SVP Cascadia Foodshed Field Trip

Dan Hulse demonstrates the workings of a 100 year old seed drill
Dan Hulse demonstrates the workings of a 100 year old seed drill

The phrase  “farm to plate” is on the lips of many in the region, but how does it actually happen?  Social Venture Partners and members of the Cascadia Foodshed Funding Project hopped on a bus with Slow Money NW and PCC Farmland Trust to trace the journey through the local food system from Tahoma Farms to one of the Northwest’s premier food hubs, Charlie’s Produce.

Pierce County’s Puyallup Valley boasts some of the region’s most fertile and productive farmland, but development pressures have threatened it with conversion to other uses.  Because of the rich soils and agricultural history, this area is a top priority for conservation for the PCC Farmland Trust. Over the last five years, the Trust has worked with stakeholders, State and local governments, as well as private donors and foundations to conserve hundreds of acres in the Valley. One of those properties is now home to Tahoma Farms. By purchasing a conservation easement on the property, PCC Farmland Trust was able to lower the cost of the farm by 50%, enabling Kim and Dan Hulse to pursue their dreams of owning their own farm.

The HAACP certified packing line for Terra Organics
The custom built packing line for Terra Organics

Tahoma Farms is a 40 acre multi-crop vegetable farm that sells primarily through its home delivery service, Terra Organics.  Dan, Kim and their two children live on the farm and operate the home delivery service, manage production, as well as a nascent agri-tourism business, hosting events at their outdoor banquet hall, a converted dairy barn.  Because of the direct-to-consumer sales, Tahoma/Terra Organics has an onsite washing and cooling line, which enables them to clean and pack their produce for delivery to customers around the region, including restaurants, distributors, and CSA customers.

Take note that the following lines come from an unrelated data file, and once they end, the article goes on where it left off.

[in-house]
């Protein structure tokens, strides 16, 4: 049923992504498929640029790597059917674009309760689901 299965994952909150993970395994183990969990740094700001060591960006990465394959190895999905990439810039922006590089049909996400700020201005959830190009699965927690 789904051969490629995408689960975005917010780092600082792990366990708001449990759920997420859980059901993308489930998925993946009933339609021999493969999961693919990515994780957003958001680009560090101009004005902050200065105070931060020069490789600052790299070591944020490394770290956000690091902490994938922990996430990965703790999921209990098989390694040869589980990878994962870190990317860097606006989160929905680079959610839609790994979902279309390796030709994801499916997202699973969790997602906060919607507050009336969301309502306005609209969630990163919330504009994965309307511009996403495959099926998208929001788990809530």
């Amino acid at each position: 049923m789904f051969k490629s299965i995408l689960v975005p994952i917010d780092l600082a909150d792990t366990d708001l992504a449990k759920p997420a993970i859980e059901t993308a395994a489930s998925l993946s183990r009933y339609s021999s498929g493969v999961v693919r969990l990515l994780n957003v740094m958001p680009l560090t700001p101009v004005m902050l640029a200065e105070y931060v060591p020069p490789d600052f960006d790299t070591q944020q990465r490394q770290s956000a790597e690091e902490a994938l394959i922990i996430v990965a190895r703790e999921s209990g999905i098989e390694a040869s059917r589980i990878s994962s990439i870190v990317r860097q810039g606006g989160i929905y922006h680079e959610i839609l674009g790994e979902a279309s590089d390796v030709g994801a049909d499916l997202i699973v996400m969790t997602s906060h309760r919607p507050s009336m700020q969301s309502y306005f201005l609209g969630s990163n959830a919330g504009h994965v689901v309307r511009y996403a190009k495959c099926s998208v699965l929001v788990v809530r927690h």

Given the seasonality of Washington State farming, Dan and Kim need to supplement the farm production with outside fruits and vegetables, and need to sell their surplus to a distributor, which is where Charlie’s Produce comes in. Charlie’s Produce is a local, employee-owned aggregator and distributor that has grown into the largest independently owned produce company in the Pacific Northwest. Charlie’s trucks zigzag across the Pacific Northwest, balancing the supply and demand for high quality fresh produce every day. Thousands of pounds of fruit and vegetables pass through their facility in Seattle’s SoDo industrial area each day, including sunchokes and carrots from Tahoma Farms.  They supplement local supply with national and global products to meet their customer demand. Charlie’s also offers some minimally processed foods, such as cut and washed romaine lettuce, for restaurant and institutional buyers.

Inside one of the Charlie's refrigerated warehouses
Inside one of the Charlie’s refrigerated warehouses

While the buyers at Charlie’s don’t have control over which products a farmer chooses to grow, they can offer advice about which products they have in local abundance and which they have to buy from outside the region.  While the freshness and quality of local produce has a strong appeal, it’s often cheaper to source from California or Mexico, but right now, the customers are demanding local produce and are willing to pay a premium for it. Charlie’s is always open to new sources for great local food.

If we’d had more time, Dan would have let us pick, wash, pack and deliver the week’s shipment to Charlie’s, but . . . maybe next trip, we’ll actually get our hands dirty.

 

Health Enterprise Development Initiative Final Presentations = Success!

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There was an impressive array of projects on display at last week’s Health Enterprise Development Initiative (HEDI) final presentations. From art quality fermentation crocks to a program incentivizing food stamp use at farmer’s markets, a healthy mix of business, nonprofit and government interests were joined together to tackle our city and county’s most pressing food and health issues.